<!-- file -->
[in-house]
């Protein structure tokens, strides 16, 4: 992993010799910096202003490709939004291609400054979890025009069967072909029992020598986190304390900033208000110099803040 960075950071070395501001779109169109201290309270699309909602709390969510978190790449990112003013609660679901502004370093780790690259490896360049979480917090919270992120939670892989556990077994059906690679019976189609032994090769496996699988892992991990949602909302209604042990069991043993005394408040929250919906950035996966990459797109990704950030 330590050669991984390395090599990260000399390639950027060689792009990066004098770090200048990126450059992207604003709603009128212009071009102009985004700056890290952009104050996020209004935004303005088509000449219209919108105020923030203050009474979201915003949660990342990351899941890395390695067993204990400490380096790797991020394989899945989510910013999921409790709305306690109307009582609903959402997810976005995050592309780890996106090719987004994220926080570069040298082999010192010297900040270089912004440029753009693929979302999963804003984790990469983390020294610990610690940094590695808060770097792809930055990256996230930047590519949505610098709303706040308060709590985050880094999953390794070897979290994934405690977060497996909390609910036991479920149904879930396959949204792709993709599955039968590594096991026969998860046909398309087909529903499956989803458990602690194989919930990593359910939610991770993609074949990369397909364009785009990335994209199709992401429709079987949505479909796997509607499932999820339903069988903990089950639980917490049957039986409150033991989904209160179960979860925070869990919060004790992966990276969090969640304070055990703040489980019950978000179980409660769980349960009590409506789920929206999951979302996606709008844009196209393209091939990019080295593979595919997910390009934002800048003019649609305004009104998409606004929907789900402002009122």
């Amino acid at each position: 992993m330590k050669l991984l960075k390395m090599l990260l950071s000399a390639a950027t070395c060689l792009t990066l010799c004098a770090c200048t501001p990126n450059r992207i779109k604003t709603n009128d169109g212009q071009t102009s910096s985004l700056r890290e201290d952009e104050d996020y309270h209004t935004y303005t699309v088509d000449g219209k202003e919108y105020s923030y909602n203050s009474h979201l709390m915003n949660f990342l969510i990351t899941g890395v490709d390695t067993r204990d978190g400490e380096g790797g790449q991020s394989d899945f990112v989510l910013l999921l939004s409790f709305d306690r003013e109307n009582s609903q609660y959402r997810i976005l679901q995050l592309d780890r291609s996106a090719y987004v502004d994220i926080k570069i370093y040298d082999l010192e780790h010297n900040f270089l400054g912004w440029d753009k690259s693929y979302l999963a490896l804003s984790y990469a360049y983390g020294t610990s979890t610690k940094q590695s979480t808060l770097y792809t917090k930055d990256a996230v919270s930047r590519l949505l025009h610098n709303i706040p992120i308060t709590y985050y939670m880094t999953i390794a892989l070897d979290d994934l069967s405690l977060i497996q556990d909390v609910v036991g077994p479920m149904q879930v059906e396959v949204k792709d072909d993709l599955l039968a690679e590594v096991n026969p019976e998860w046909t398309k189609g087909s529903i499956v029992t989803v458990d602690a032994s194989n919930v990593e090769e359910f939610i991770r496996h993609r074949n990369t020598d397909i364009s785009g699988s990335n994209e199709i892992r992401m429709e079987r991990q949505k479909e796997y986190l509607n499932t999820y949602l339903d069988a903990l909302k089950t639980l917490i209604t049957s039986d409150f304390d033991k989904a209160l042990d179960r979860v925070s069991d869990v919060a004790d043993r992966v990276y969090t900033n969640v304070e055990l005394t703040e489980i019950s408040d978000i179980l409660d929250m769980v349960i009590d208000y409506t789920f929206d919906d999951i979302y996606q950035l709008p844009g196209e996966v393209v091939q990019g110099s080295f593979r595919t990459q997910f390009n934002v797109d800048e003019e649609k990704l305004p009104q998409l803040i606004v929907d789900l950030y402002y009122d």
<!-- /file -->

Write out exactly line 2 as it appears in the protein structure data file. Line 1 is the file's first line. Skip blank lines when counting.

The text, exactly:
């Protein structure tokens, strides 16, 4: 992993010799910096202003490709939004291609400054979890025009069967072909029992020598986190304390900033208000110099803040 960075950071070395501001779109169109201290309270699309909602709390969510978190790449990112003013609660679901502004370093780790690259490896360049979480917090919270992120939670892989556990077994059906690679019976189609032994090769496996699988892992991990949602909302209604042990069991043993005394408040929250919906950035996966990459797109990704950030 330590050669991984390395090599990260000399390639950027060689792009990066004098770090200048990126450059992207604003709603009128212009071009102009985004700056890290952009104050996020209004935004303005088509000449219209919108105020923030203050009474979201915003949660990342990351899941890395390695067993204990400490380096790797991020394989899945989510910013999921409790709305306690109307009582609903959402997810976005995050592309780890996106090719987004994220926080570069040298082999010192010297900040270089912004440029753009693929979302999963804003984790990469983390020294610990610690940094590695808060770097792809930055990256996230930047590519949505610098709303706040308060709590985050880094999953390794070897979290994934405690977060497996909390609910036991479920149904879930396959949204792709993709599955039968590594096991026969998860046909398309087909529903499956989803458990602690194989919930990593359910939610991770993609074949990369397909364009785009990335994209199709992401429709079987949505479909796997509607499932999820339903069988903990089950639980917490049957039986409150033991989904209160179960979860925070869990919060004790992966990276969090969640304070055990703040489980019950978000179980409660769980349960009590409506789920929206999951979302996606709008844009196209393209091939990019080295593979595919997910390009934002800048003019649609305004009104998409606004929907789900402002009122």